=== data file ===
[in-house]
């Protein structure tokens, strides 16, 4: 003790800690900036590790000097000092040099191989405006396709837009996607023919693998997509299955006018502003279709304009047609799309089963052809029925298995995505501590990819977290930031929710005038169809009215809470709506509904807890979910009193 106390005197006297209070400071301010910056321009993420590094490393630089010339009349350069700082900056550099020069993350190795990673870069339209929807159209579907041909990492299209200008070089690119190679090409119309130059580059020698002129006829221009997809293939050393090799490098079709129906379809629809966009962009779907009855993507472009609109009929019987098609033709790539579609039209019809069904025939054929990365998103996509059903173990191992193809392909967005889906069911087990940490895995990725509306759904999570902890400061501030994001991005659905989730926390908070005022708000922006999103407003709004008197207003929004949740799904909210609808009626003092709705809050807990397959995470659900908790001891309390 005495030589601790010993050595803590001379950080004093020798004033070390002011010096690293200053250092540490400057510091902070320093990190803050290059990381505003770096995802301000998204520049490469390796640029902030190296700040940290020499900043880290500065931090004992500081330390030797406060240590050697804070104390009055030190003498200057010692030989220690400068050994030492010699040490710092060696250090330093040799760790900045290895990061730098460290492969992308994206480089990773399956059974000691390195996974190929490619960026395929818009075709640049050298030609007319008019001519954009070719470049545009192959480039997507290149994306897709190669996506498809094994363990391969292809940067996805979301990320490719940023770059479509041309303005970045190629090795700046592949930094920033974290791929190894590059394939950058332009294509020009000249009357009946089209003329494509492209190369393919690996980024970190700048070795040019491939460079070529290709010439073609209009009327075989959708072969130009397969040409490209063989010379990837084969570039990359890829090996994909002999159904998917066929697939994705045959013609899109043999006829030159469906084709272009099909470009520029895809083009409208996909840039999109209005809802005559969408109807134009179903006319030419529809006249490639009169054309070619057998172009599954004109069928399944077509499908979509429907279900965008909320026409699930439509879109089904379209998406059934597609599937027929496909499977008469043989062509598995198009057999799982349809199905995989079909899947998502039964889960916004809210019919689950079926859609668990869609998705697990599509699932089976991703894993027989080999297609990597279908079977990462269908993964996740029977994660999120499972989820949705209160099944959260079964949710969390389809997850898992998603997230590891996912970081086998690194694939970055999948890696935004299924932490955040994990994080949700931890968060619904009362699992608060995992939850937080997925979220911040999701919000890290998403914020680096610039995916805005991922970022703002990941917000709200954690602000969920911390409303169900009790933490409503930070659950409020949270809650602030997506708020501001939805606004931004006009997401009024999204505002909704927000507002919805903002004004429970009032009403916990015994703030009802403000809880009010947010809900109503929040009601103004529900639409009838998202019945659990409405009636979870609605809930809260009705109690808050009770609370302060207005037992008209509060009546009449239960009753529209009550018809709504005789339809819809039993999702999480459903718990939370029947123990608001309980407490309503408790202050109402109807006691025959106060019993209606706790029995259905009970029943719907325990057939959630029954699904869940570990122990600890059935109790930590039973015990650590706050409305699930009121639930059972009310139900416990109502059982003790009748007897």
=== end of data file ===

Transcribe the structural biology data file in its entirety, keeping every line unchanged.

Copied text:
[in-house]
């Protein structure tokens, strides 16, 4: 003790800690900036590790000097000092040099191989405006396709837009996607023919693998997509299955006018502003279709304009047609799309089963052809029925298995995505501590990819977290930031929710005038169809009215809470709506509904807890979910009193 106390005197006297209070400071301010910056321009993420590094490393630089010339009349350069700082900056550099020069993350190795990673870069339209929807159209579907041909990492299209200008070089690119190679090409119309130059580059020698002129006829221009997809293939050393090799490098079709129906379809629809966009962009779907009855993507472009609109009929019987098609033709790539579609039209019809069904025939054929990365998103996509059903173990191992193809392909967005889906069911087990940490895995990725509306759904999570902890400061501030994001991005659905989730926390908070005022708000922006999103407003709004008197207003929004949740799904909210609808009626003092709705809050807990397959995470659900908790001891309390 005495030589601790010993050595803590001379950080004093020798004033070390002011010096690293200053250092540490400057510091902070320093990190803050290059990381505003770096995802301000998204520049490469390796640029902030190296700040940290020499900043880290500065931090004992500081330390030797406060240590050697804070104390009055030190003498200057010692030989220690400068050994030492010699040490710092060696250090330093040799760790900045290895990061730098460290492969992308994206480089990773399956059974000691390195996974190929490619960026395929818009075709640049050298030609007319008019001519954009070719470049545009192959480039997507290149994306897709190669996506498809094994363990391969292809940067996805979301990320490719940023770059479509041309303005970045190629090795700046592949930094920033974290791929190894590059394939950058332009294509020009000249009357009946089209003329494509492209190369393919690996980024970190700048070795040019491939460079070529290709010439073609209009009327075989959708072969130009397969040409490209063989010379990837084969570039990359890829090996994909002999159904998917066929697939994705045959013609899109043999006829030159469906084709272009099909470009520029895809083009409208996909840039999109209005809802005559969408109807134009179903006319030419529809006249490639009169054309070619057998172009599954004109069928399944077509499908979509429907279900965008909320026409699930439509879109089904379209998406059934597609599937027929496909499977008469043989062509598995198009057999799982349809199905995989079909899947998502039964889960916004809210019919689950079926859609668990869609998705697990599509699932089976991703894993027989080999297609990597279908079977990462269908993964996740029977994660999120499972989820949705209160099944959260079964949710969390389809997850898992998603997230590891996912970081086998690194694939970055999948890696935004299924932490955040994990994080949700931890968060619904009362699992608060995992939850937080997925979220911040999701919000890290998403914020680096610039995916805005991922970022703002990941917000709200954690602000969920911390409303169900009790933490409503930070659950409020949270809650602030997506708020501001939805606004931004006009997401009024999204505002909704927000507002919805903002004004429970009032009403916990015994703030009802403000809880009010947010809900109503929040009601103004529900639409009838998202019945659990409405009636979870609605809930809260009705109690808050009770609370302060207005037992008209509060009546009449239960009753529209009550018809709504005789339809819809039993999702999480459903718990939370029947123990608001309980407490309503408790202050109402109807006691025959106060019993209606706790029995259905009970029943719907325990057939959630029954699904869940570990122990600890059935109790930590039973015990650590706050409305699930009121639930059972009310139900416990109502059982003790009748007897």